Sophia Vari’s wearable sculptures
Jewellery? Not exactly. They are real sculptures to be worn: “Wearable” jewels, says author Sophia Vari, the Greek painter and sculptor, who has atelier in New York, Monte Carlo, Colombia, Italy and Greece.
She grew up just outside Athens and nurtured on classical harmonies and equilibriums. Then, allured by the inquietude of Paris, she went to live and teach there for several years. A keen traveler, she visited many countries around the world, to discover places and delve into the past Egyptian and pre-Columbian civilizations, such as the Maya and Olmec.
The distinctive style of this woman, whose beauty bewitched Fernando Botero – her husband since 1978 – derives essentially from her great sensuality, dynamism and geometric sense, that are imbued with human qualities. Her jewellery pieces range from rings to minaudières, real jewel cases, that you will not be able to find in jeweller’s shops, but only in art galleries, such as those of Louisa Guinness (London) and Contini (Venice and London). In November, she will take part in a solo exhibition at Pierre Dumonteil in Shanghai, dedicated to sculptures and paintings, but with a special section dedicated to jewelry.
Sophia Vari’s art works are unique and created according to the same criteria used in making sculptures: each prototype gives life to no more than six creations and she rarely uses precious stones. In her studio in Pietrasanta, the Italian village of marble and bronze, she shows us a ring with a green stone mounted on it, that looks exactly like an emerald, but which is actually a crystal that she found in a river-bed in Colombia. “As you can see, I have chosen pearls for this jewelry piece, but only to create a sense of luminosity. My goal is not the preciousness of the gems. I tend to follow a different criteria from that of a jeweler”, she explains. She adores ebony and Brazilian Pao Amarello wood, which is cherished for its yellowish color.
Curiously, the ring has been called Medea: just like the role that the famous singer Maria Callas embodied so remarkably. And it was actually Maria Callas, her compatriot, that influenced her destiny when she was just a seventeen year old girl: “she said: <<go on…, my dear, don’t be afraid. Live your art to the full>>. It was thus thanks to her prompting that I persisted and got rid of all my uncertainties”.
How does Vari create her jewels? “Well, I don’t actually plan ahead or ponder: <<now I am going to create a
jewel>>. It is while I am rough-hewing a sculpture with plasticine models that I may happen to envisage a ring, a necklace or a brooch and start creating it.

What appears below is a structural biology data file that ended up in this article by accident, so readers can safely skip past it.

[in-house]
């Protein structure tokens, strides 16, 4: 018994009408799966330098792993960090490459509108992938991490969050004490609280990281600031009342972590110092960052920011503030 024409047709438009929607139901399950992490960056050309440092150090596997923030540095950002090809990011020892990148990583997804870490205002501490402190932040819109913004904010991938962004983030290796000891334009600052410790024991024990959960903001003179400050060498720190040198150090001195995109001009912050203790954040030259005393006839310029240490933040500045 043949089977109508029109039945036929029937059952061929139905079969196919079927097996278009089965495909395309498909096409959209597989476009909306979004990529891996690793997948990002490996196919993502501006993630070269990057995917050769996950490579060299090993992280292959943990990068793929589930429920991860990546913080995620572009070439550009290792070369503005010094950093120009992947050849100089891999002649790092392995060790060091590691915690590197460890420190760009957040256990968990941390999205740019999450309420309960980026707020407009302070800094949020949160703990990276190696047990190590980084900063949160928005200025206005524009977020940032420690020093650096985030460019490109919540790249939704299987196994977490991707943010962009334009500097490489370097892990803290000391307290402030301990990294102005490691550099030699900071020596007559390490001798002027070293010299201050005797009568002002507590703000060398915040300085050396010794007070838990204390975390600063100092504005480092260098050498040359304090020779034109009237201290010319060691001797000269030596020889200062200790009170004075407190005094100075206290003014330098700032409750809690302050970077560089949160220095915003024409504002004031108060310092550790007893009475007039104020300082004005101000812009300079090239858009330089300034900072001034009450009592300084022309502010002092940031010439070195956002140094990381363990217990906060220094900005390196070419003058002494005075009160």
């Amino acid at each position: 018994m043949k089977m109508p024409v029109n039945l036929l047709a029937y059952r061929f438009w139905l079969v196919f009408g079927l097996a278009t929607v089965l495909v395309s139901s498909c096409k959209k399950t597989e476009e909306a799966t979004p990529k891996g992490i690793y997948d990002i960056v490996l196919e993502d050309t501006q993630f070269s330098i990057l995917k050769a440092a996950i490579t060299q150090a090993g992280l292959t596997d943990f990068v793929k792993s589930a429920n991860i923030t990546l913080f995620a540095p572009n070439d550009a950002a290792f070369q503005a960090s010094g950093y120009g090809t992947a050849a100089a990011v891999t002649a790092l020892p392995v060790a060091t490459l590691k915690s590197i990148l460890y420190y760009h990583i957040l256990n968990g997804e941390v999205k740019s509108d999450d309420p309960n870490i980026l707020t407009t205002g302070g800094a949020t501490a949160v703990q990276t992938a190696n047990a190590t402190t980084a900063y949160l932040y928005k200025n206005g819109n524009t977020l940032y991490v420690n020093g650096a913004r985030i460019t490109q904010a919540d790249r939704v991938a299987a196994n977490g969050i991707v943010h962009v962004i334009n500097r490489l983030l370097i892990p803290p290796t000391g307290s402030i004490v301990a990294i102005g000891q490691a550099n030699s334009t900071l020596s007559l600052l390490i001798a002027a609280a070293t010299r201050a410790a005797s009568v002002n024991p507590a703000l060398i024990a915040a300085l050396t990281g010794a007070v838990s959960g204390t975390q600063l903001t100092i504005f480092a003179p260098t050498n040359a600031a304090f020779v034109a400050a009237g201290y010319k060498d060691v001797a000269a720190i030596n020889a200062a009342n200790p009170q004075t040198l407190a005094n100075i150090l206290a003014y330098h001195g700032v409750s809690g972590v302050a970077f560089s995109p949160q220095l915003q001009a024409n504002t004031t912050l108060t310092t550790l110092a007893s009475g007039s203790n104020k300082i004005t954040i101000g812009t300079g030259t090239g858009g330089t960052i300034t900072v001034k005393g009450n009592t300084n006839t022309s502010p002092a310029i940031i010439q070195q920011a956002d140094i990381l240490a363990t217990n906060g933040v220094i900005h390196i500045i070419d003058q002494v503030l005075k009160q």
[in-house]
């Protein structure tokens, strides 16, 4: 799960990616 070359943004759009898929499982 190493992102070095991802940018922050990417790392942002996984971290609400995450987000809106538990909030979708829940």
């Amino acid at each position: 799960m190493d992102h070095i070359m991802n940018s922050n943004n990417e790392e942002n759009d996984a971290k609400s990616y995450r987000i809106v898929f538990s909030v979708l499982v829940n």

It all began more than twenty years ago when I entered my studio one day and saw dozens of plasticine models. I thought it would be nice to make a piece of jewelry just for me and, as it was such a success, I decided to create other pieces of jewelry to satisfy the number of requests”. They estimate that she has made at least 300 models.
Sophia Vari creates the essence, the soul, of her jewelry pieces, then her daughter, Ileana Bouboulis, takes over and sends them to a number of Parisian artisans to complete the rest of the work. How much do these micro-sculptures cost? “Well, I have never personally sold any of my sculptures, or jewelry. My gallery managers usually take care of that aspect. I have to say, though, that they do not come in cheap”, she admits. Who is the typical buyer? “Maybe an art collector to give it as a present to a loved one. However, the preciousness does not come from the materials, but rather from the name of the artist or the idea and it implies a different approach towards jewelry”. Vari particularly loves necklaces. “It is a real challenge for me and it is very much like creating a sculpture, made to be worn. No doubt, the fact that I am a woman has its advantages. Firstly because I can try it on me – and the fact that I have greater sensitivity compared to a male artist – enables me to highlight the female trait to a greater degree”.
Many of Vari’s jewelry pieces derive their name from mythology and Greek figures: Sophocle, Héraclès, Cassandra, Athéna, Pélias, Aphrodite and Ulysses. But we must also consider that Sophia Vari is Greek. How do you feel about the economic downfall of your country, where you sojourn two months a year? “Greece has made huge mistakes and it is only fair that it should pay a price, but we shouldn’t have reached such levels of despair, because the country does not deserve it. I am appalled by the situation, because we don’t know exactly how long it is going to take to pull through the crisis. Nevertheless, I trust Greece and its people because they are proud and this is not the first time they have had to face a downfall. We are Mediterranean people and tend to exaggerate, but years of hardship lie ahead”.
Article by Piera Anna Franini